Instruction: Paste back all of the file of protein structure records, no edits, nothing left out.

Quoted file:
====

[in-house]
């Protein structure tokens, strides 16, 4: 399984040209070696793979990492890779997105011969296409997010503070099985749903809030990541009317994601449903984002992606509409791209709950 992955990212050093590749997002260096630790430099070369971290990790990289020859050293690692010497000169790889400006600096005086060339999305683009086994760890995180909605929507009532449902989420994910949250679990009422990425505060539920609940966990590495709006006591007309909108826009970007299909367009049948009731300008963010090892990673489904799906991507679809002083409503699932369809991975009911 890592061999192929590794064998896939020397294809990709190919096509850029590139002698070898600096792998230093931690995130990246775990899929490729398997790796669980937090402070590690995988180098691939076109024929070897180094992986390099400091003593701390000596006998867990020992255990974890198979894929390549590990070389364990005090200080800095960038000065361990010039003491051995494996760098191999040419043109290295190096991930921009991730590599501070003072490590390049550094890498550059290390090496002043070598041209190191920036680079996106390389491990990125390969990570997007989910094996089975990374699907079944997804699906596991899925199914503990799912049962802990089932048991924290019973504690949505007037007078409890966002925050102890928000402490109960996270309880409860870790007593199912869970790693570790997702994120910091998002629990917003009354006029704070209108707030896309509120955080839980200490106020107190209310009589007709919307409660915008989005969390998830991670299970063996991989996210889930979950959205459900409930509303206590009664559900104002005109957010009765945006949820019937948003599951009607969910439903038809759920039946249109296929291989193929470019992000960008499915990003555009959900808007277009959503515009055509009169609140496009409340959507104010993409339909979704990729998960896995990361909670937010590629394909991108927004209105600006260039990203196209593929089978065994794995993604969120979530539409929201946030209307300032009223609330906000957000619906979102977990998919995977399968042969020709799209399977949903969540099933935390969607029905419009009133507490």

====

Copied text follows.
[in-house]
């Protein structure tokens, strides 16, 4: 399984040209070696793979990492890779997105011969296409997010503070099985749903809030990541009317994601449903984002992606509409791209709950 992955990212050093590749997002260096630790430099070369971290990790990289020859050293690692010497000169790889400006600096005086060339999305683009086994760890995180909605929507009532449902989420994910949250679990009422990425505060539920609940966990590495709006006591007309909108826009970007299909367009049948009731300008963010090892990673489904799906991507679809002083409503699932369809991975009911 890592061999192929590794064998896939020397294809990709190919096509850029590139002698070898600096792998230093931690995130990246775990899929490729398997790796669980937090402070590690995988180098691939076109024929070897180094992986390099400091003593701390000596006998867990020992255990974890198979894929390549590990070389364990005090200080800095960038000065361990010039003491051995494996760098191999040419043109290295190096991930921009991730590599501070003072490590390049550094890498550059290390090496002043070598041209190191920036680079996106390389491990990125390969990570997007989910094996089975990374699907079944997804699906596991899925199914503990799912049962802990089932048991924290019973504690949505007037007078409890966002925050102890928000402490109960996270309880409860870790007593199912869970790693570790997702994120910091998002629990917003009354006029704070209108707030896309509120955080839980200490106020107190209310009589007709919307409660915008989005969390998830991670299970063996991989996210889930979950959205459900409930509303206590009664559900104002005109957010009765945006949820019937948003599951009607969910439903038809759920039946249109296929291989193929470019992000960008499915990003555009959900808007277009959503515009055509009169609140496009409340959507104010993409339909979704990729998960896995990361909670937010590629394909991108927004209105600006260039990203196209593929089978065994794995993604969120979530539409929201946030209307300032009223609330906000957000619906979102977990998919995977399968042969020709799209399977949903969540099933935390969607029905419009009133507490």